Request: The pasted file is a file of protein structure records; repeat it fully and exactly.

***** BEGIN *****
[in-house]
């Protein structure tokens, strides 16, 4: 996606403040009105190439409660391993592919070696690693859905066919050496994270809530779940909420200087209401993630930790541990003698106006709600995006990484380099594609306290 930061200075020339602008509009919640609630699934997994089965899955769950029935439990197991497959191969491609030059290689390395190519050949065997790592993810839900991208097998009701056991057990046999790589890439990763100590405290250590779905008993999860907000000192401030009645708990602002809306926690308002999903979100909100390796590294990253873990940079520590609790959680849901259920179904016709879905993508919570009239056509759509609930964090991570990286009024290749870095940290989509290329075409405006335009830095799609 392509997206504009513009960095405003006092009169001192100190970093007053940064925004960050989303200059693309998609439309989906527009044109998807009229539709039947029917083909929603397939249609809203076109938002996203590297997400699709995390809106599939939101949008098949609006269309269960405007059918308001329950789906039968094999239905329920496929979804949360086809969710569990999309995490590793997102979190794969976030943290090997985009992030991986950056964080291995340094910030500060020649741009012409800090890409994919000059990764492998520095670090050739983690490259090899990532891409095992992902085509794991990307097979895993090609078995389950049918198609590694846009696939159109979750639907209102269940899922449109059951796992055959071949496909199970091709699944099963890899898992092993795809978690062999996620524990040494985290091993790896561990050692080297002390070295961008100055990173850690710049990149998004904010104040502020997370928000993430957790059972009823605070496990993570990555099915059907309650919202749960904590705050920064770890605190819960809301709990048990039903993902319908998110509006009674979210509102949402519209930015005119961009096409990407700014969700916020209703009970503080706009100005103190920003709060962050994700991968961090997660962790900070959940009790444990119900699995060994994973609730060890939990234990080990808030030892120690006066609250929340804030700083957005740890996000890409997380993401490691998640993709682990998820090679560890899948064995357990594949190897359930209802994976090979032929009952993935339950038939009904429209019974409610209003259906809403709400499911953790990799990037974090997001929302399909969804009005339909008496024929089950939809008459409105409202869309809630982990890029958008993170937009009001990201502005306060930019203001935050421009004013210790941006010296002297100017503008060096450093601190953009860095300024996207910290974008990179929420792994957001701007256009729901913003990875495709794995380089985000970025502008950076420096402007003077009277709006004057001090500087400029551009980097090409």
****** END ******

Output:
[in-house]
């Protein structure tokens, strides 16, 4: 996606403040009105190439409660391993592919070696690693859905066919050496994270809530779940909420200087209401993630930790541990003698106006709600995006990484380099594609306290 930061200075020339602008509009919640609630699934997994089965899955769950029935439990197991497959191969491609030059290689390395190519050949065997790592993810839900991208097998009701056991057990046999790589890439990763100590405290250590779905008993999860907000000192401030009645708990602002809306926690308002999903979100909100390796590294990253873990940079520590609790959680849901259920179904016709879905993508919570009239056509759509609930964090991570990286009024290749870095940290989509290329075409405006335009830095799609 392509997206504009513009960095405003006092009169001192100190970093007053940064925004960050989303200059693309998609439309989906527009044109998807009229539709039947029917083909929603397939249609809203076109938002996203590297997400699709995390809106599939939101949008098949609006269309269960405007059918308001329950789906039968094999239905329920496929979804949360086809969710569990999309995490590793997102979190794969976030943290090997985009992030991986950056964080291995340094910030500060020649741009012409800090890409994919000059990764492998520095670090050739983690490259090899990532891409095992992902085509794991990307097979895993090609078995389950049918198609590694846009696939159109979750639907209102269940899922449109059951796992055959071949496909199970091709699944099963890899898992092993795809978690062999996620524990040494985290091993790896561990050692080297002390070295961008100055990173850690710049990149998004904010104040502020997370928000993430957790059972009823605070496990993570990555099915059907309650919202749960904590705050920064770890605190819960809301709990048990039903993902319908998110509006009674979210509102949402519209930015005119961009096409990407700014969700916020209703009970503080706009100005103190920003709060962050994700991968961090997660962790900070959940009790444990119900699995060994994973609730060890939990234990080990808030030892120690006066609250929340804030700083957005740890996000890409997380993401490691998640993709682990998820090679560890899948064995357990594949190897359930209802994976090979032929009952993935339950038939009904429209019974409610209003259906809403709400499911953790990799990037974090997001929302399909969804009005339909008496024929089950939809008459409105409202869309809630982990890029958008993170937009009001990201502005306060930019203001935050421009004013210790941006010296002297100017503008060096450093601190953009860095300024996207910290974008990179929420792994957001701007256009729901913003990875495709794995380089985000970025502008950076420096402007003077009277709006004057001090500087400029551009980097090409």